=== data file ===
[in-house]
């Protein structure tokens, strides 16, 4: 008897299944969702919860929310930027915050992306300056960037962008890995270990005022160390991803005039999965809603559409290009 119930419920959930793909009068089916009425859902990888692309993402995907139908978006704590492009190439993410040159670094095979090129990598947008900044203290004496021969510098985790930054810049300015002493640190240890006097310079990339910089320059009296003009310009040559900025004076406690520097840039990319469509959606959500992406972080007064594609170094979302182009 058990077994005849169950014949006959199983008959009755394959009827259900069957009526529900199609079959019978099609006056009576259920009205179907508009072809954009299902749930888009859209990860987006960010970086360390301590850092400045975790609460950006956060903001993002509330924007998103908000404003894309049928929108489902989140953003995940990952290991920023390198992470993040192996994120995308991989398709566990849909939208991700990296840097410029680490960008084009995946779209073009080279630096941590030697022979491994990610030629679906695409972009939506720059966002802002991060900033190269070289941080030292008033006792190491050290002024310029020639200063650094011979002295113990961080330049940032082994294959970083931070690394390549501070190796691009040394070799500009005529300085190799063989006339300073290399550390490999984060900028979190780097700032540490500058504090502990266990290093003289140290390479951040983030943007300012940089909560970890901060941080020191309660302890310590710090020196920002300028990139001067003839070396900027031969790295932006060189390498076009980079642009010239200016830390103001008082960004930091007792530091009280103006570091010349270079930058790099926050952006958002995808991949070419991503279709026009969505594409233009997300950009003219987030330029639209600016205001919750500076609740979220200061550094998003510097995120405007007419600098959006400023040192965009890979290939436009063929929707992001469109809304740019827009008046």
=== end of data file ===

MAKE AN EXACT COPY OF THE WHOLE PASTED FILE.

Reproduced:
[in-house]
């Protein structure tokens, strides 16, 4: 008897299944969702919860929310930027915050992306300056960037962008890995270990005022160390991803005039999965809603559409290009 119930419920959930793909009068089916009425859902990888692309993402995907139908978006704590492009190439993410040159670094095979090129990598947008900044203290004496021969510098985790930054810049300015002493640190240890006097310079990339910089320059009296003009310009040559900025004076406690520097840039990319469509959606959500992406972080007064594609170094979302182009 058990077994005849169950014949006959199983008959009755394959009827259900069957009526529900199609079959019978099609006056009576259920009205179907508009072809954009299902749930888009859209990860987006960010970086360390301590850092400045975790609460950006956060903001993002509330924007998103908000404003894309049928929108489902989140953003995940990952290991920023390198992470993040192996994120995308991989398709566990849909939208991700990296840097410029680490960008084009995946779209073009080279630096941590030697022979491994990610030629679906695409972009939506720059966002802002991060900033190269070289941080030292008033006792190491050290002024310029020639200063650094011979002295113990961080330049940032082994294959970083931070690394390549501070190796691009040394070799500009005529300085190799063989006339300073290399550390490999984060900028979190780097700032540490500058504090502990266990290093003289140290390479951040983030943007300012940089909560970890901060941080020191309660302890310590710090020196920002300028990139001067003839070396900027031969790295932006060189390498076009980079642009010239200016830390103001008082960004930091007792530091009280103006570091010349270079930058790099926050952006958002995808991949070419991503279709026009969505594409233009997300950009003219987030330029639209600016205001919750500076609740979220200061550094998003510097995120405007007419600098959006400023040192965009890979290939436009063929929707992001469109809304740019827009008046």